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Pinterest to control and following trademark dispute

Social media giant, Pinterest, recently won a court battle against a Spanish company called Pin Digital about their controversial use of the domain names, and

Like Pinterest, these sites facilitate the sharing of content with other users. Unlike Pinterest, however, the content is primarily pornographic, which is entirely prohibited on the Pinterest platform.

Despite the obvious differences in terms of user-uploaded content, Pinterest maintained that they have legitimate rights to the domain names from their common law right to the word “PIN”. Pinterest argued that Pin Digital was copying Pinterest’s model, generating huge levels of traffic from their false affiliation with Pinterest.

While the domains were registered before Pinterest was made available ( in 2008 and in 2011), Pin Digital only purchased them from the original owner around the time that Pinterest began its operations in 2012. Since becoming operational, the disputed domains have generated upwards of 50 million visits, with close to 100,000 registered users worldwide.

Pinterest were given a US trademark on the word “PIN” in June 2014, a word that Pin Digital argue was too generic to trademark. The judge, Alfred Meijboom, rejected this claim, highlighting the fact that these sites also had the ‘look and feel’ of Pinterest.

In making his decision, Meijboom pointed out that the common law use of the word “PIN” had become, over time, a “distinctive identifier” of Pinterest. Pin Digital’s counter-argument was that the word “PIN” could be found in many other sites, such as Google Maps, Facebook and Amazon.

Pin Digital argued that the word ‘Pinterest’ was the distinctive identifier of Pinterest, not the words ‘pin’ or ‘pin it’, which, Pin Digital argued, were used based on their dictionary meanings. Pin Digital claimed that the domain names PinSex and PinGay were different enough from the name Pinterest to be distinguishable by their potential users.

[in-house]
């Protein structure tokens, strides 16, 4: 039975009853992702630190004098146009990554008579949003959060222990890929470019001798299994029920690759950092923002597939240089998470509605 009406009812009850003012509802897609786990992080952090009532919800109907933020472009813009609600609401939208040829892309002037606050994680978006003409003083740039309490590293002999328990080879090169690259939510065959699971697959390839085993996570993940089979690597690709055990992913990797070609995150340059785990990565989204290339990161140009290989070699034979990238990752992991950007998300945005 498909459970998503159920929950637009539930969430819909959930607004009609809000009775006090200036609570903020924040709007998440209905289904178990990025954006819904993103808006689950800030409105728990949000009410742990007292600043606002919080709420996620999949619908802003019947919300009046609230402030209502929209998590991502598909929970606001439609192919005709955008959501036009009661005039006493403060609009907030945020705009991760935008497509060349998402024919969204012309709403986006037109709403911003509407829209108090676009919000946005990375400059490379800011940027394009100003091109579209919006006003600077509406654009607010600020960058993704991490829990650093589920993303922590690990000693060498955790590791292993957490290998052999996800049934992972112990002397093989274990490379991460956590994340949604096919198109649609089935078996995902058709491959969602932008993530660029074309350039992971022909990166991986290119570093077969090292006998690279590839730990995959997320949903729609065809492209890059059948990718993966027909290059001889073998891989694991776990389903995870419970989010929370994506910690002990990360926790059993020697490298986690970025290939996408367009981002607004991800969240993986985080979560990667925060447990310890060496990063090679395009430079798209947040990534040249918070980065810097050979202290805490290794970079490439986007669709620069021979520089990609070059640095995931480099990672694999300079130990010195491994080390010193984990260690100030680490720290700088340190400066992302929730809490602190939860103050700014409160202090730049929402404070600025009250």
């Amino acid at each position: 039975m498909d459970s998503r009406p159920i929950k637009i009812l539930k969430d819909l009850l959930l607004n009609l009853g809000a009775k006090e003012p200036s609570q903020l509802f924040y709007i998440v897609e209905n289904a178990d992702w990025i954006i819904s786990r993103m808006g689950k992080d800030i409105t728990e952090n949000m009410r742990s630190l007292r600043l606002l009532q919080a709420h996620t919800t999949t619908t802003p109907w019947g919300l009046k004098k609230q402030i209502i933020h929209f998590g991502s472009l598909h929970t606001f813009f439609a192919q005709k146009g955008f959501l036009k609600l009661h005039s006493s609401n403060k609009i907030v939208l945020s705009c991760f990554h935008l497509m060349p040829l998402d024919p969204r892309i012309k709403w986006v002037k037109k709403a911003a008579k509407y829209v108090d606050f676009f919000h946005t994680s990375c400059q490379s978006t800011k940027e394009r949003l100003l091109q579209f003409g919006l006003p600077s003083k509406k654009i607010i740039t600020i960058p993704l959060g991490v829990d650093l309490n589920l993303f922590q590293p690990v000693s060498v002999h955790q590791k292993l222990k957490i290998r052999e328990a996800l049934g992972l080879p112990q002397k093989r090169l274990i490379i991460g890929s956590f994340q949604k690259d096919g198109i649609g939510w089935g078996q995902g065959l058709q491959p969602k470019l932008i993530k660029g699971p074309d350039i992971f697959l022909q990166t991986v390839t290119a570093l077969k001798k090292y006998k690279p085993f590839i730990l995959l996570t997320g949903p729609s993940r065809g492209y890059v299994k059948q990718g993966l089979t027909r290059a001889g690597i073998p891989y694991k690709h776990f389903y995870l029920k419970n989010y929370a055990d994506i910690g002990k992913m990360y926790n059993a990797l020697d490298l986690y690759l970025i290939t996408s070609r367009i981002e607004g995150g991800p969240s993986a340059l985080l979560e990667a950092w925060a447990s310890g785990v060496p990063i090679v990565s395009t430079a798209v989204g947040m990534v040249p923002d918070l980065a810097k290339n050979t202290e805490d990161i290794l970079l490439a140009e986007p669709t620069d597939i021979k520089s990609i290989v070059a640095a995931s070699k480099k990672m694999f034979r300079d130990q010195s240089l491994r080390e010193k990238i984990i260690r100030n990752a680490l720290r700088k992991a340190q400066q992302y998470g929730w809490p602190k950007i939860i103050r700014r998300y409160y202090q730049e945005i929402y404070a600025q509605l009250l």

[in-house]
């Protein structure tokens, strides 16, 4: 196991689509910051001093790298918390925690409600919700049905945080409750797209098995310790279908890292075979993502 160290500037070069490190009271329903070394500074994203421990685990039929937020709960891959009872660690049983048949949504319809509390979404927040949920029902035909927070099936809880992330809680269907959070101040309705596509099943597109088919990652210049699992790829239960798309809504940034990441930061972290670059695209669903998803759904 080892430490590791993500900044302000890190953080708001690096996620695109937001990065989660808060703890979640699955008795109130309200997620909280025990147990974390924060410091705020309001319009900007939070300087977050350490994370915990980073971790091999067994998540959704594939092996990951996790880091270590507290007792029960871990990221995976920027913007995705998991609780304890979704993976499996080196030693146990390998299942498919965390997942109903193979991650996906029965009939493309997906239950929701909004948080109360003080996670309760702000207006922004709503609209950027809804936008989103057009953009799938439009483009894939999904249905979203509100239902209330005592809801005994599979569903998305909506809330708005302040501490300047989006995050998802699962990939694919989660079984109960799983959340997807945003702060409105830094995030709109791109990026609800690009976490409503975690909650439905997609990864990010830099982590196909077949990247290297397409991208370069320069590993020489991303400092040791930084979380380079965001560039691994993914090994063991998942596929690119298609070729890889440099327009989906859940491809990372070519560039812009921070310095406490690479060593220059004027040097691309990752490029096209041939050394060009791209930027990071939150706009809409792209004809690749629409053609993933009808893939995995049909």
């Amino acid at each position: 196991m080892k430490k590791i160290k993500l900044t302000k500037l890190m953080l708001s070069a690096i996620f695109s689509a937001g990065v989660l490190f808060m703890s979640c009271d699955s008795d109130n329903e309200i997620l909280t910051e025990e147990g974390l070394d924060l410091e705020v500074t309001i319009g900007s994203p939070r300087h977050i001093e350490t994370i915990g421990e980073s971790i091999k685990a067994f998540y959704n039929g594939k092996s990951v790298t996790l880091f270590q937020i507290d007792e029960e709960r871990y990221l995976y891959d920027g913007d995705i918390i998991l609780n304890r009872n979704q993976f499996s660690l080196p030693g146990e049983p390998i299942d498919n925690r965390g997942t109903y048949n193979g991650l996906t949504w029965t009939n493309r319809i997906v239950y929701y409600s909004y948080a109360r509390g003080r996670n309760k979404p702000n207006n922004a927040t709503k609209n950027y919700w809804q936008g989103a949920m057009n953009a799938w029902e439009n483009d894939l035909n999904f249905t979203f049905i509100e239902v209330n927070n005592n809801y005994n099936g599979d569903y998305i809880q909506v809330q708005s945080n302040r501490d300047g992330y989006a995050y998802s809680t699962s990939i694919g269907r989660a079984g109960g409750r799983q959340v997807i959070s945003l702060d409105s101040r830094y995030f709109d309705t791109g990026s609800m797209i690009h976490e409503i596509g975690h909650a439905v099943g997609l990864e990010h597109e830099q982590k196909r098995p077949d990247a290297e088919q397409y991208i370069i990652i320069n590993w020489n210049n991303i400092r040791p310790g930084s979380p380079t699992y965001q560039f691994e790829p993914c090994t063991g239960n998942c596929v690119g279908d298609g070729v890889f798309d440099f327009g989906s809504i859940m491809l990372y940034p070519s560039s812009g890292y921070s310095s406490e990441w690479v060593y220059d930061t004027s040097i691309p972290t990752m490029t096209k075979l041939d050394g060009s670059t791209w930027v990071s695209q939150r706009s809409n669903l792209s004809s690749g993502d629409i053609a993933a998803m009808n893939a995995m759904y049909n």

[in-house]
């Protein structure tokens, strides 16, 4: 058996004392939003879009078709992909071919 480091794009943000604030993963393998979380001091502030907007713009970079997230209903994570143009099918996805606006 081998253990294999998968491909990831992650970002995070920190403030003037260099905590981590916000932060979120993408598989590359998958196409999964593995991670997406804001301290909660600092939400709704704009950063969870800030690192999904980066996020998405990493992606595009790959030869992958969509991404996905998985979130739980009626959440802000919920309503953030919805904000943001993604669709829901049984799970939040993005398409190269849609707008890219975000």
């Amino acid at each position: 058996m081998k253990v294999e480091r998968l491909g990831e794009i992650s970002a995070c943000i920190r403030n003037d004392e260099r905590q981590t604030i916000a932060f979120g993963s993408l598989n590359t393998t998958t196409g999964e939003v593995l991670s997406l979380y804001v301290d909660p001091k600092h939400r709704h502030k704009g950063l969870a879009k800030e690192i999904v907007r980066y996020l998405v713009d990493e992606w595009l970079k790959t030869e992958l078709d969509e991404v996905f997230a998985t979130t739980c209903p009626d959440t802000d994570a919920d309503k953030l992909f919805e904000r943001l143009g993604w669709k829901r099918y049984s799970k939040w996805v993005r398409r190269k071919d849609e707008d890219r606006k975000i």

Some points of interest:

The layout

Pinterest argued that the disputed domains used an identical layout to present information, despite the very different uploaded material. Pin Digital, on the other hand, argued that this form of presenting information was generic and commonly used by pornographic websites.

The visitors

Pin Digital was able to show that the users of the websites had not previously visited Pinterest, and were not likely to, given the contrast between the services provided on each site.  Pin Digital claimed they had not financially benefited from Pinterest and that no competition existed between the companies.

Confusingly Similar

A domain name, like, is confusingly similar to a Pinterest’s registered trademark over the word “PIN”, and can infringe on the trademark owner’s rights. This principle was applied here.

Rights or Legitimate Interests

Pin Digital argued that, as the word “PIN” is also at the start of the company’s name, Pin Digital, it had right to the domain names. The judge was not convinced that Pin Digital’s had not heard of Pinterest. As an internet-based business in the social media space, Pin Digital should have been aware of Pinterest, according to the Judge.

Because Pin Digital failed to give any explanation to the Judge as to why it chose those specific domain names, it failed to demonstrate any legitimate interest in the domain names.

Registered and Used in Bad Faith

Pin Digital argued that there are plenty of websites that have the ‘look and feel’ of Pinterest’s. The court didn’t accept this argument, since none of the examples shown by Pin Digital were quite as similar, in layout, features and functionality, to Pinterest and

The court found that Pin Digital had used the disputed domains to deliberately try to attract consumers to its domains, by making the sites confusingly similar to Pinterest’s. The court also found that the use of the term “PIN” had the potential to cause confusion as to any affiliation with Pinterest, which may have damaged its goodwill. This, along with the timing of the acquisition of the domain names in 2012, was enough to prove that Pin Digital had benefited from their association with Pinterest.


Australian startups should take note of this court case. If you’re building a brand you should look into trademarking your name and logo in order to protect your IP. It’s likely that we will be seeing more of these types of cases in the future!

Lachlan McKnight is the CEO of LegalVision, an online business legal services provider. Twitter: @legalvision_au

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